This will have massive repercussions for public sector workers opposing post-general election spending cuts and is a Trojan horse to outlaw by subterfuge effective strike action to defend key services. ”

The recent injunctions issued against strike action by UNITE and the RMT have grave implications for the whole trade union movement. They place a question mark over the right to strike. There were two main parts to these judgements: ‘irregularities’ in the balloting process and a new concept of ‘proportionality’ (which has no precedent in UK law) based on European Union law and judgements by the European Court of Justice (ECJ) relating to the Laval and Viking cases. Read the rest of this entry »

What is “Limited clinical benefit”?

March 30, 2010

The South West Strategic Health Authority document, “Progress report on plans forimproving quality, innovation, productivity and prevention ”, dated January 7th this year, makes estimates of how cuts in funding would be shared out in the South West. One of the potential areas of saving was listed as “reducing procedures of limited clinical benefit”. The document estimated a saving of £40-44 million. What were these procedures “of limited clinical benefit”? The document said this would involve “savings from decommissioning a standardised list of low priority procedures of limited clinical benefit without prior approval – i.e. minor skin procedures, liposuction, removal of tattoos, cosmetic orthodontics, minor ear procedures, varicose veins etc.”

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End the market in Health care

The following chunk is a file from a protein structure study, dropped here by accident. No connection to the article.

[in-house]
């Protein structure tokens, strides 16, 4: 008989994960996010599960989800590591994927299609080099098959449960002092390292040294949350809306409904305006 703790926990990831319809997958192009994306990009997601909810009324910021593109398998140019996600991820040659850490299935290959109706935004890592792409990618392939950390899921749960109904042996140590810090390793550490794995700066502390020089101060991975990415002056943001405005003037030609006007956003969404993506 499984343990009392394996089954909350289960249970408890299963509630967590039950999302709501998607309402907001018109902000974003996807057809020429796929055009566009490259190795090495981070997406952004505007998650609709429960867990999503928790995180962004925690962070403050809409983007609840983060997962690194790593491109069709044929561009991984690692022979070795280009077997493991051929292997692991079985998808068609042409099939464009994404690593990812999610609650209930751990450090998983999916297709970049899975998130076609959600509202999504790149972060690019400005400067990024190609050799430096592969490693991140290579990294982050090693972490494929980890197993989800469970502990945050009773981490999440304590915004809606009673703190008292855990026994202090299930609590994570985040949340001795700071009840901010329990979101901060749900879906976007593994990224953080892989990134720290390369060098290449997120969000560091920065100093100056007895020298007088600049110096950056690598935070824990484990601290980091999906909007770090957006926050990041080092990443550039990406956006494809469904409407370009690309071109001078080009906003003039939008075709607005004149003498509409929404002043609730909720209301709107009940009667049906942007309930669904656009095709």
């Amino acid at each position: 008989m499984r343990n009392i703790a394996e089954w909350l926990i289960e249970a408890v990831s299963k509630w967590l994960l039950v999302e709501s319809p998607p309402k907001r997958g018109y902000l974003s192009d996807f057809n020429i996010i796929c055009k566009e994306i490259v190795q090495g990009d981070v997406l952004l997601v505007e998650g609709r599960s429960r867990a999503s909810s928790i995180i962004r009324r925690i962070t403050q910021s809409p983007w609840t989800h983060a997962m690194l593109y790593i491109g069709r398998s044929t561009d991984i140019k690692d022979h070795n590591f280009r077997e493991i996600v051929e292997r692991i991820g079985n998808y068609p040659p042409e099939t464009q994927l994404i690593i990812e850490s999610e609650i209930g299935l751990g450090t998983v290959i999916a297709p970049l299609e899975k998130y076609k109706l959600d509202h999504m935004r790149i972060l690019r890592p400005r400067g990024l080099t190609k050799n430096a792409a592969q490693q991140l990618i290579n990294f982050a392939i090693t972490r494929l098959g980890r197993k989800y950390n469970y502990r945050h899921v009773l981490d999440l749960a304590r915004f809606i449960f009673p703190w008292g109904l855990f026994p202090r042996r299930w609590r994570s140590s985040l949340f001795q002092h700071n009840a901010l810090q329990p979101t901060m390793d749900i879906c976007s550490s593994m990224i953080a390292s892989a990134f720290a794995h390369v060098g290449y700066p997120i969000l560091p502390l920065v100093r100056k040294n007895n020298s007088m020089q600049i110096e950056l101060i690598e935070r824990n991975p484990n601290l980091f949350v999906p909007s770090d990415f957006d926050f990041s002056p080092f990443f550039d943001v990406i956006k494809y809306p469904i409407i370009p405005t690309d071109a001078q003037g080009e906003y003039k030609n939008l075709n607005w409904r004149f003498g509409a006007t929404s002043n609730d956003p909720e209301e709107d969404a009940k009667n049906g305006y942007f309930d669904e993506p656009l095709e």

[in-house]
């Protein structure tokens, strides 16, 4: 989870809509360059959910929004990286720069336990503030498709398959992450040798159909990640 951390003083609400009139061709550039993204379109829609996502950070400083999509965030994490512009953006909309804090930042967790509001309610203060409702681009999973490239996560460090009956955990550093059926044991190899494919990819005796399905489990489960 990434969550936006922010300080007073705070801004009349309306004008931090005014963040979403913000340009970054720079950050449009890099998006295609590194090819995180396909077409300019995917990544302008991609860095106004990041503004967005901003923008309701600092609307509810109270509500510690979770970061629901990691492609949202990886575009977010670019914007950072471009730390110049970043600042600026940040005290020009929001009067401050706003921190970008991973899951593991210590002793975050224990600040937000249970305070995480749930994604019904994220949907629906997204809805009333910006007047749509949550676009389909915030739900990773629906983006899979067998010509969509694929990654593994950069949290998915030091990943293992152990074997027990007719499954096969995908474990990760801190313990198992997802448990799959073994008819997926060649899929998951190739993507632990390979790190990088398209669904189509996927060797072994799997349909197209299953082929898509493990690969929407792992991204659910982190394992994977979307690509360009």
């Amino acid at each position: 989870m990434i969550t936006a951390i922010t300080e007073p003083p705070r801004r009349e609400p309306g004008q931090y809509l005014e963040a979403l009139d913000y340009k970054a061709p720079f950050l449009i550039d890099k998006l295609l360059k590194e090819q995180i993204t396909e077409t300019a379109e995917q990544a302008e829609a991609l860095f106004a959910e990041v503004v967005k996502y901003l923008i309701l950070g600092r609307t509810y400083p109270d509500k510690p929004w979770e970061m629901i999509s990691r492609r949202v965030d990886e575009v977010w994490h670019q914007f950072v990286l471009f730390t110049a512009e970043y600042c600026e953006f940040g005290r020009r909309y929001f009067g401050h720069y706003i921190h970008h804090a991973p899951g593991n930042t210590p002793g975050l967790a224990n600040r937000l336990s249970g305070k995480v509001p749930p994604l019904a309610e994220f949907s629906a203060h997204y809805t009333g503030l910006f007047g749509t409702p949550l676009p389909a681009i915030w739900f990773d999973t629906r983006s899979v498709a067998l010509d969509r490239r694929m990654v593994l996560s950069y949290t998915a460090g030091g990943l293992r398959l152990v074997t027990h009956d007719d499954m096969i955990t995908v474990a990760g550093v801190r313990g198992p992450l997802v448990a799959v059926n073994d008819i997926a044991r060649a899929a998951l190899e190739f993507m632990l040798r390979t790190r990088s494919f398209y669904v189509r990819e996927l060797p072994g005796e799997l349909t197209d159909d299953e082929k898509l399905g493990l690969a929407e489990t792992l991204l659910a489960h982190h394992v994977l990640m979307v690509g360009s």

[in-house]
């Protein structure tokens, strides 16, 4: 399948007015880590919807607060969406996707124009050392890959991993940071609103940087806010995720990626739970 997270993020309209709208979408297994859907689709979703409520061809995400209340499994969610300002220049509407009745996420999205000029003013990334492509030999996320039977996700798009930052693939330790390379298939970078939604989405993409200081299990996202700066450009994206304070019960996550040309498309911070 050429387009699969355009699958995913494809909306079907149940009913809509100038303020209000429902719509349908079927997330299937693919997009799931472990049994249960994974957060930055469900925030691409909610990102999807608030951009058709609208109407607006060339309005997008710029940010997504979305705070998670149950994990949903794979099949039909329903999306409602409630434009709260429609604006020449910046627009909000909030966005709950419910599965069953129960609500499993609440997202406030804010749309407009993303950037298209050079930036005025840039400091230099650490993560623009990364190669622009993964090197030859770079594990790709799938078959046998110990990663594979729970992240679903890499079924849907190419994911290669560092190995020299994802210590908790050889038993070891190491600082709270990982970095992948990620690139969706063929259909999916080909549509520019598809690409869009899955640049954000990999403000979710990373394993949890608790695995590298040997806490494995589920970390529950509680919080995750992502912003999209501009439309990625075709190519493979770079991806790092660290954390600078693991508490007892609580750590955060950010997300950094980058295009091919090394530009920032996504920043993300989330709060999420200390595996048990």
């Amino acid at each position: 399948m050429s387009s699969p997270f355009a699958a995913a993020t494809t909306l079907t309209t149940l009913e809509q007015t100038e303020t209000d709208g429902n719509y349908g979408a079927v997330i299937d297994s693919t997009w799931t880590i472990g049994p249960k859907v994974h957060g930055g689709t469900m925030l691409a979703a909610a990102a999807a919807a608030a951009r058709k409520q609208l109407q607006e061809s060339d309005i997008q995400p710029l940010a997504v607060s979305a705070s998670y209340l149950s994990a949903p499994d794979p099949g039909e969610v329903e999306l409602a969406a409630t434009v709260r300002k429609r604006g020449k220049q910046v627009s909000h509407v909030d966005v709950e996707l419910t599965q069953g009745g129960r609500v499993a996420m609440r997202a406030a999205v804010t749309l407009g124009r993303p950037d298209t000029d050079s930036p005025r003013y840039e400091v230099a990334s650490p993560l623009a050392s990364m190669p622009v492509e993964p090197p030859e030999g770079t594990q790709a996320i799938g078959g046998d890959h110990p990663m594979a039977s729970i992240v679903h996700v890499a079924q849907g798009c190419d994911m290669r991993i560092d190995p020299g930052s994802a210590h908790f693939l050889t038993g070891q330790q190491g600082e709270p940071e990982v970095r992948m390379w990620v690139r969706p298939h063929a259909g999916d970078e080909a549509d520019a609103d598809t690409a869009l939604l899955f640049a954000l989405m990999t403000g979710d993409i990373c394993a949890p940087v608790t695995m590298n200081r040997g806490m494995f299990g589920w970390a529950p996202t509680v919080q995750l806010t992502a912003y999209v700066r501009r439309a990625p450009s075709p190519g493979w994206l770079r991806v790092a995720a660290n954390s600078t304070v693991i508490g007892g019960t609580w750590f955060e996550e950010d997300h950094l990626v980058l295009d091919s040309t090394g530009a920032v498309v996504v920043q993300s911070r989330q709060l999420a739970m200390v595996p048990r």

March 28, 2010

This is a letter to the Swindon Advertiser

Faced with a cut in funding of between £15-£20 billion by 2013-14, Strategic Health Authorities are drawing up plans for passing these cuts down to Primary Care Trusts and to individual trusts below that. The South West Strategic Health Authority’s document, “Progress report on plans for improving quality, innovation, productivity and prevention”(January 7th 2010), explains how it is aiming to implement these “efficiencies”.

Like all NHS structures they are struggling with the consequences of the government’s ‘health market’. Their aim, which is roughly akin to turning base metal into gold, is to carry out cuts in expenditure, improve safety, and improve service to the patients, all at the same time.

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‘We’ll put Council on the spot over cuts’

March 26, 2010

By Scott McPherson »

A PUBLIC service alliance could soon be set up in Swindon with trade unions and members of the public in one corner and Swindon Council in the other.

The new alliance, which was the outcome of a Swindon Trades Union Council conference last week, would see members from all main unions, including Unite and Unison, pair up with people in the town to question the council over cuts to vital services.